In the first position of the prisms 76 and 78 (FIG. 7), the imaging optical system 72 forms a focused image of the field of view on the CCD matrix detector 74 through the two prisms 76 and 78 and the layer 88. In the second position of the prisms 76 and 78 (FIG. 8), a narrow air gap 96 is formed, by means of the piezo-actuator 90, between the inclined surfaces 82 of the prism 76 and the semiconductor layer 88 applied to the inclined surface 84. The width of the air gap 96 may be in the order of the wavelength of light. The air gap 96 leads to a total reflection occurring on the inclined surface 82 of the prisms 76. The optical system 72 generates an image, not on the CCD matrix detector 74, but on the second detector 94. Imaged thereon is substantially the source of the high intensity radiation. This image on the detector 94 is somewhat unfocused. The detector 94 is a four-quadrant detector.
During an “integration-time” analog signals are produced from the incident light on the individual detector elements of the CCD matrix detector, the signals representing the time integral of the light falling on the detector element. During a subsequent “read-out” time, the detector elements are read out line by line. This alternation from integration and read-out time occurs cyclically. Therefore, useful information of the CCD matrix detector is only provided from the light incident during the integration time. During the read-out time, the imaging beam of light may be removed from the CCD matrix detector 74, without, thereby, adversely affecting the sensitivity of the CCD matrix detector.
In the arrangement illustrated in FIGS. 7 and 8, the prisms are in the position shown in FIG. 7 during the integration time and are brought to the read-out position shown in FIG. 8 during the read-out time. The light impinges upon the CCD matrix detector during the integration time only. During the read-out time, the light is directed by means of the total reflection at the inclined surface 82 onto the second detector 94. Thereby—without loss in sensitivity during normal operation—the radiation incident on the CCD-matrix detector 74 is reduced by the ratio of the integration time to the total time (integration time plus read-out time). That does not matter during normal operation; it reduces, however, the exposure of the CCD matrix detector 74, during the incidence of high intensity radiation, such as a laser beam emitted from the target. In the case of a continuous-wave laser, the high intensity radiation affecting the CCD matrix detector 74 may be reduced to an amount, at which less risk of damage or destruction of the CCD matrix detector 74 exists.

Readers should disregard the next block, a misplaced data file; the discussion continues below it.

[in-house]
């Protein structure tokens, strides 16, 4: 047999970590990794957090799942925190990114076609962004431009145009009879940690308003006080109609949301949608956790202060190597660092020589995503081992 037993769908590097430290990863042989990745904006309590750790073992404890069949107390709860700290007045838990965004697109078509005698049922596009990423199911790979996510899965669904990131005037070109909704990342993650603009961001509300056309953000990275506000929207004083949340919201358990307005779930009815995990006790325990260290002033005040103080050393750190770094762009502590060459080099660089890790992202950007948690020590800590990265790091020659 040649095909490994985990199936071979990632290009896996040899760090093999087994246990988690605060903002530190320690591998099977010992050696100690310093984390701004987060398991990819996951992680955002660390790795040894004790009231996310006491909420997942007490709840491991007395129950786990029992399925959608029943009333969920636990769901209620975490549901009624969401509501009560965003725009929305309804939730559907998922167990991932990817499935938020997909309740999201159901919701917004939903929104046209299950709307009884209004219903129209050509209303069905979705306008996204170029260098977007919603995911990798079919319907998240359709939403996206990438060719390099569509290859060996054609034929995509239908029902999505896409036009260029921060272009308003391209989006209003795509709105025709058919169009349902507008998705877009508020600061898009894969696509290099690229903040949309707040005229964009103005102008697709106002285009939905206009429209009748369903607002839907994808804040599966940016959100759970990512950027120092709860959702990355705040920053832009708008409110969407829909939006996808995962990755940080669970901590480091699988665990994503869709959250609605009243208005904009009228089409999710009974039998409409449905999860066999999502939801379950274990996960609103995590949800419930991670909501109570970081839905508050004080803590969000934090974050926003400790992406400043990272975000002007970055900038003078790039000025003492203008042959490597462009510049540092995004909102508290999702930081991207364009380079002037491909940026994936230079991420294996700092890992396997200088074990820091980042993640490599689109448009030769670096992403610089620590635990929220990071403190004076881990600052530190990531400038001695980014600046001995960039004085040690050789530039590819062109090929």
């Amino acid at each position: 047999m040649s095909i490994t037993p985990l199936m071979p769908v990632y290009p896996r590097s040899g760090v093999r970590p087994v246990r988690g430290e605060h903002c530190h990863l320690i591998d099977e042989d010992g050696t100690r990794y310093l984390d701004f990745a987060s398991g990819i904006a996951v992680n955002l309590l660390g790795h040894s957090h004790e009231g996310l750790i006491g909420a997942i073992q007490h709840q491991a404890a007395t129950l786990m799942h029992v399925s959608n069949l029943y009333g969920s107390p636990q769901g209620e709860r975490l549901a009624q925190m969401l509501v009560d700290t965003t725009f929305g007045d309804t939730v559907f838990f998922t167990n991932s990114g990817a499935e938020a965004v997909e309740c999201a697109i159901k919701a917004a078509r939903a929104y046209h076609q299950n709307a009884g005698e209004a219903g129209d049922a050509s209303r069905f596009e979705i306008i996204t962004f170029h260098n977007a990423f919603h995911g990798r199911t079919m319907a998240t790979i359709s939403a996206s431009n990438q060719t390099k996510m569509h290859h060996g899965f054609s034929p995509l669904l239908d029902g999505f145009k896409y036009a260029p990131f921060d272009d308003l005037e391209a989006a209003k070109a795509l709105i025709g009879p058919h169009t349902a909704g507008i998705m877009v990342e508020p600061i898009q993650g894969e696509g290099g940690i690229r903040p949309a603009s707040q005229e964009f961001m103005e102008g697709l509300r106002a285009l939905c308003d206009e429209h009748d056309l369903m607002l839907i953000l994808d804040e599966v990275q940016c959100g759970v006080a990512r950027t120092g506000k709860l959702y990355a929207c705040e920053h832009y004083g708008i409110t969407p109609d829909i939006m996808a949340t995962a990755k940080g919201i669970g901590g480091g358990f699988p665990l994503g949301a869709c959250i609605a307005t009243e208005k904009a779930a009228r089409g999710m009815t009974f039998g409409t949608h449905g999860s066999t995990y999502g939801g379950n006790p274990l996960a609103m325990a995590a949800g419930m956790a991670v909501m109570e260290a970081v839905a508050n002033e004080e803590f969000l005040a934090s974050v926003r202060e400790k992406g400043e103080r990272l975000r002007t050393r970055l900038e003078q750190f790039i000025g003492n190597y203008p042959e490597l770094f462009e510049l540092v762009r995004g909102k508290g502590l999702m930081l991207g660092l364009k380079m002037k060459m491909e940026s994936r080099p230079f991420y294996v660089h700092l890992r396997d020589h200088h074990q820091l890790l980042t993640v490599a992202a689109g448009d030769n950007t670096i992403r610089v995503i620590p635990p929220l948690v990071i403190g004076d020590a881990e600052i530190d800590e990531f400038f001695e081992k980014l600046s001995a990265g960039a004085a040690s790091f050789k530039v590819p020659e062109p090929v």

The change-over between the first position in FIG. 7 and the second position in FIG. 8 may be effected at rather high frequency by means of the piezo-actuator 90.
The arrangement described offers a still further advantage: During the read-out times, the light is cyclically directed also onto the second detector 94. The second detector 94 detects the occurrence of high intensity radiation. When such radiation is detected, the prisms 76 and 78 may be retained in their second position. Thus, the CCD matrix detector 74 is completely shielded from the incident radiation.
Now an image of the light source of the high intensity radiation is generated on the second detector 94, which is formed as a four-quadrant detector. The four-quadrant detector deliveries target position signals from the laser beam, by means of which the missile is guided to the target. While the laser beam causes the highly sensitive CCD matrix detector 74 to malfunction, it itself provides a means to guide the missile to the target.
If the laser beam ceases, a change-over to the normal operation immediately takes place: the prisms are brought to the position of FIG. 7, and the CCD matrix detector 74 resumes the observation of the target. This also happens when the laser beam is pulsed.
A prism arrangement with a piezo-actuator, as described in FIGS. 7 and 8 may also be used instead of the mirror 7 in FIG. 6.
Due to the cyclic changing-over between the positions in FIG. 7 and FIG. 8, during the integration time and the read-out time of the CCD matrix detector 74, and/or the arranging of the semiconductor layer 88 having non-linear absorption behaviour in front of the CCD-matrix detector, the high intensity radiation may be attenuated to such an extent that, the CCD matrix detector 74 itself, without changing over to a detector 94, may resume the guidance of the missile to the source of the high intensity radiation without being dazzled or damaged.
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|U.S. Classification||244/3.17, 244/3.16, 244/3.15|
|Cooperative Classification||F41G7/224, F41G7/2213, F41G7/2253, F41G7/2293|
|European Classification||F41G7/22M, F41G7/22O3, F41G7/22D, F41G7/22K|
|Jun 2, 1998||AS||Assignment|
Owner name: BODENSEEWERK GERATETECHNIK, UNITED KINGDOM
Free format text: ASSIGNMENT OF ASSIGNORS INTEREST;ASSIGNORS:LANKES, SIMON;GROB, MICHAEL;ECKHARDT, REINER;AND OTHERS;REEL/FRAME:009220/0058;SIGNING DATES FROM 19980428 TO 19980505
|Jul 28, 2004||FPAY||Fee payment|
Year of fee payment: 4
|Aug 27, 2008||FPAY||Fee payment|
Year of fee payment: 8
|Aug 31, 2012||FPAY||Fee payment|
Year of fee payment: 12